TBS, TNT shows coming to Google TV, report says

Turner Broadcasting, which owns both networks, will let Google TV owners watch its shows, as long as people can prove they're subscribers to those networks, a new report claims.

Although Google TV's lack of support from content providers has proven troublesome for the platform, it appears that at least one network is ready to try its luck with the service.

According to GigaOm blog NewTeeVee, Turner Broadcasting, which owns both TBS and TNT, will bring full-length episodes of its shows, including "Closer" and "Falling Skies," to Google TV. In order for people to watch the shows, they will need to verify that they are, in fact, subscribers to Turner's networks, NewTeeVee says.

Google TV launched last year to much fanfare. However, soon after it was made available, television networks started blocking access to their online content . The fear was that Google TV owners would use the platform's Web browser to find their favorite shows available online and then watch them there, rather than on television. This response was a significant blow to Google TV that, so far, hasn't been overcome .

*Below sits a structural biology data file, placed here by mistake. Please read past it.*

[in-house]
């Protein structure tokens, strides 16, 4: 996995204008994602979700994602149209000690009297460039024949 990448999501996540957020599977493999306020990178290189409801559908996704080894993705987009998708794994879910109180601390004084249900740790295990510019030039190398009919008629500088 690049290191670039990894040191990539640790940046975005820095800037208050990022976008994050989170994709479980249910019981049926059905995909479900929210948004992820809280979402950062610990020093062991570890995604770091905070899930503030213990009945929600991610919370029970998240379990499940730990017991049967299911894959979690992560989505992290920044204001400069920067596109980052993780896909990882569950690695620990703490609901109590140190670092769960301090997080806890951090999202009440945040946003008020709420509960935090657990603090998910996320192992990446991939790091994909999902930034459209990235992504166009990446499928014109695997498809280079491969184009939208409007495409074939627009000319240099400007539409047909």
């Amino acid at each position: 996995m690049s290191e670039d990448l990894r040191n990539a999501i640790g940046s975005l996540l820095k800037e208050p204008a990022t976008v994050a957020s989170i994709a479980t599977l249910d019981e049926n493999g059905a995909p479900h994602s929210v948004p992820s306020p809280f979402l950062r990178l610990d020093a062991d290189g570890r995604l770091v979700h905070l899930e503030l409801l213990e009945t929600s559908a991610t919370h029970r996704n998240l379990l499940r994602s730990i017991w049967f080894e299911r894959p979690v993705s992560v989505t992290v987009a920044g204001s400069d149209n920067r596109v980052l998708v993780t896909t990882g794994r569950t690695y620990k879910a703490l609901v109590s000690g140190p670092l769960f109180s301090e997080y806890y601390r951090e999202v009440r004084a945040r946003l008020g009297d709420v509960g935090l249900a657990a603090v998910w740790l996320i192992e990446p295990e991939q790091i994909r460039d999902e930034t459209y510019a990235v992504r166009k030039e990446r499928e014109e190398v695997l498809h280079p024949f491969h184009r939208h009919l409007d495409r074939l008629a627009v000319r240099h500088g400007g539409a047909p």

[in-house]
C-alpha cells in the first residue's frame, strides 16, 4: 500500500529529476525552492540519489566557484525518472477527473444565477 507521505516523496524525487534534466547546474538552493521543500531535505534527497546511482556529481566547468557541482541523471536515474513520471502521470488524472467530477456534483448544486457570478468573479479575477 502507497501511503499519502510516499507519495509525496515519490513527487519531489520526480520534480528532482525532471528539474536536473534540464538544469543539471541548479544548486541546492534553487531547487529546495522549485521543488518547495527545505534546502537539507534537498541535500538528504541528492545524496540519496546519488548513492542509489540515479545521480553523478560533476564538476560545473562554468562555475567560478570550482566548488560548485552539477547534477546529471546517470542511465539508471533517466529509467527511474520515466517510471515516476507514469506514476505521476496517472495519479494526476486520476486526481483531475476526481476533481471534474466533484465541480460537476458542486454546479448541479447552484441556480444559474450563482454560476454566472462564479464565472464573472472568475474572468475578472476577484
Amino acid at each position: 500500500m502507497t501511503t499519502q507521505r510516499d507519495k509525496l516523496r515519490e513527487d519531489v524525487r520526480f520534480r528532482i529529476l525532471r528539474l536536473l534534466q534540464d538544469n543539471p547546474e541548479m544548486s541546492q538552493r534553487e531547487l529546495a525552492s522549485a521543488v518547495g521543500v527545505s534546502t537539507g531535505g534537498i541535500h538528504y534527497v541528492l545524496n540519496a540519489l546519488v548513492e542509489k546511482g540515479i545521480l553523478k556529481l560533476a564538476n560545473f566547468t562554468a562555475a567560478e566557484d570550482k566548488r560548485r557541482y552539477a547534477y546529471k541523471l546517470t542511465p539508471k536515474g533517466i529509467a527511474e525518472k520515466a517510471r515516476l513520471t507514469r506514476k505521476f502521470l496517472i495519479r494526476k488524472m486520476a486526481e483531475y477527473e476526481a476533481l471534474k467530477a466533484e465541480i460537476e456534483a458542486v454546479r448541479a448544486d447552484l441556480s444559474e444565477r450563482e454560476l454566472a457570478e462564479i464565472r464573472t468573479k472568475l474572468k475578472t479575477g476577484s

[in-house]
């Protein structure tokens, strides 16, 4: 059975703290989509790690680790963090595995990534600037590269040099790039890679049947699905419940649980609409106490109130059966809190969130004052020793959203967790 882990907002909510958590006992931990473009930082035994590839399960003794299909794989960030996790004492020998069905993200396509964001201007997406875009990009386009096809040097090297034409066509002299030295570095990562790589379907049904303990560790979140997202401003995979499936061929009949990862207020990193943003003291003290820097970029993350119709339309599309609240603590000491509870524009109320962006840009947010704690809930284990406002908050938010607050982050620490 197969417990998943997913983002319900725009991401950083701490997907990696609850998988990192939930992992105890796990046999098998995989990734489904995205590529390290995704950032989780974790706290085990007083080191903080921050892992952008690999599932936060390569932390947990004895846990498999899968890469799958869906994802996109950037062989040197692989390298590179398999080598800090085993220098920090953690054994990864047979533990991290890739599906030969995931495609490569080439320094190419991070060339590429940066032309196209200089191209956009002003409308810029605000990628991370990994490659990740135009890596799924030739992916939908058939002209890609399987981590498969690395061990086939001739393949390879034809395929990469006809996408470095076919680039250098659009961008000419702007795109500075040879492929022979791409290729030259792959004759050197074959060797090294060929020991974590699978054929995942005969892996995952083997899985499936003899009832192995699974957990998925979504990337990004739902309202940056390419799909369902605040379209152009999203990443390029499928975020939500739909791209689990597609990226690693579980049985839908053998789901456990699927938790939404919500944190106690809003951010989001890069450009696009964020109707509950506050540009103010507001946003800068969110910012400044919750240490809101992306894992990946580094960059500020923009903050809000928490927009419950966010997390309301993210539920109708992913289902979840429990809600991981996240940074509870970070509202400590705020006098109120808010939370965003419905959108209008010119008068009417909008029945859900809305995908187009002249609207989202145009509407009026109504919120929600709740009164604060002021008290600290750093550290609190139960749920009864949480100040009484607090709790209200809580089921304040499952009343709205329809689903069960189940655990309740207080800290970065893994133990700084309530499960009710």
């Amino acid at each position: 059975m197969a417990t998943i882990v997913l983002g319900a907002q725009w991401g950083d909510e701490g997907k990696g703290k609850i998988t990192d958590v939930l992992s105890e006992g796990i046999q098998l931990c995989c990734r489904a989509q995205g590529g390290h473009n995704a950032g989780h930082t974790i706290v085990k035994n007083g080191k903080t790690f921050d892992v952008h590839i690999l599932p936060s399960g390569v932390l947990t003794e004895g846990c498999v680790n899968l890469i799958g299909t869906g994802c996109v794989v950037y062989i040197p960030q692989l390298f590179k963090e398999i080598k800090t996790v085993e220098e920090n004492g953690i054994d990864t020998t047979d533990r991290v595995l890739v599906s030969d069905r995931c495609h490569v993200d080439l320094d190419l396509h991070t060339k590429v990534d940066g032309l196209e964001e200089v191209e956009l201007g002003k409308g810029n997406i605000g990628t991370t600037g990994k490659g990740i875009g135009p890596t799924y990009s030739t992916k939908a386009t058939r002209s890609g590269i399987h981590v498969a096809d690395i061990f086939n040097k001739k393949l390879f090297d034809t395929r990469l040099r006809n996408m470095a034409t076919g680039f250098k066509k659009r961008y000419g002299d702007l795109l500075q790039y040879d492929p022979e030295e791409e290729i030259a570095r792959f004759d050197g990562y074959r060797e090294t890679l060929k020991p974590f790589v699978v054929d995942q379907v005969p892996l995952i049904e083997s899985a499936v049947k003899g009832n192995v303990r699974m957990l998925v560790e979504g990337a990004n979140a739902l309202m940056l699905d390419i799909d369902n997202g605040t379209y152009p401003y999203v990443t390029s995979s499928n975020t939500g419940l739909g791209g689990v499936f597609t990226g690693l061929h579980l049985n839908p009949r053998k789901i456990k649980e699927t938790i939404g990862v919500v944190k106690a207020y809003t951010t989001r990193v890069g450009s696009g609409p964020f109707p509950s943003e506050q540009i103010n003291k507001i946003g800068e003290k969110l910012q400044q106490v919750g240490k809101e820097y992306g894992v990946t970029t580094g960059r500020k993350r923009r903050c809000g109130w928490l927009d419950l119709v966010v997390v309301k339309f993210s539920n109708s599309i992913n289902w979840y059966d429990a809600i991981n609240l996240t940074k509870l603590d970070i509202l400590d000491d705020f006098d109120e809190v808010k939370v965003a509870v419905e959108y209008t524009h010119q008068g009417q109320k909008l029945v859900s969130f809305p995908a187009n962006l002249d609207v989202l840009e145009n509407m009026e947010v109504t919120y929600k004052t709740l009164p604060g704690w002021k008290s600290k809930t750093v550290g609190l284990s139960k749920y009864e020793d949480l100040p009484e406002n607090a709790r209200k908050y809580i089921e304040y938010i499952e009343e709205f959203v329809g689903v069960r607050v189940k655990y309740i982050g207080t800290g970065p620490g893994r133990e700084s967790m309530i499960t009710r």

To try to improve adoption of Google TV, the search company is planning to offer people access to its Android Market when the platform is updated with Android 3.1 "Honeycomb." Although there is no telling what applications might be made available to the platform, NewTeeVee claims the TBS and TNT content will be available to users as apps.

Related stories:
• Android developers can start writing Google TV apps
• More bad news for Google TV
• Some networks blocking Web shows on Google TV

Bringing applications to the television is by no means new. Currently, most major television vendors, including Samsung and Vizio, offer applications on their devices. However, aside from Netflix and Hulu Plus, few content providers have been so willing to deliver their freely available content to those platforms.

In a statement earlier this year, Google acknowledged that the idea of bringing content to televisions is still very much in its infancy, but it believes its Android Market could be enough to get content providers moving in the right direction.

"It's early days for Google TV and for Internet-connected TVs in general," a Google spokesman wrote to CNET earlier this year. "At Google, we launch products early and iterate quickly based on consumer feedback. Our engineers are doing just that, and they're developing the next version of Google TV, which will, for example, include Android Market. This will enable the applications from thousands of developers to come to Google TV."

Neither Google nor Turner immediately responded to CNET's request for comment on the NewTeeVee report.

 

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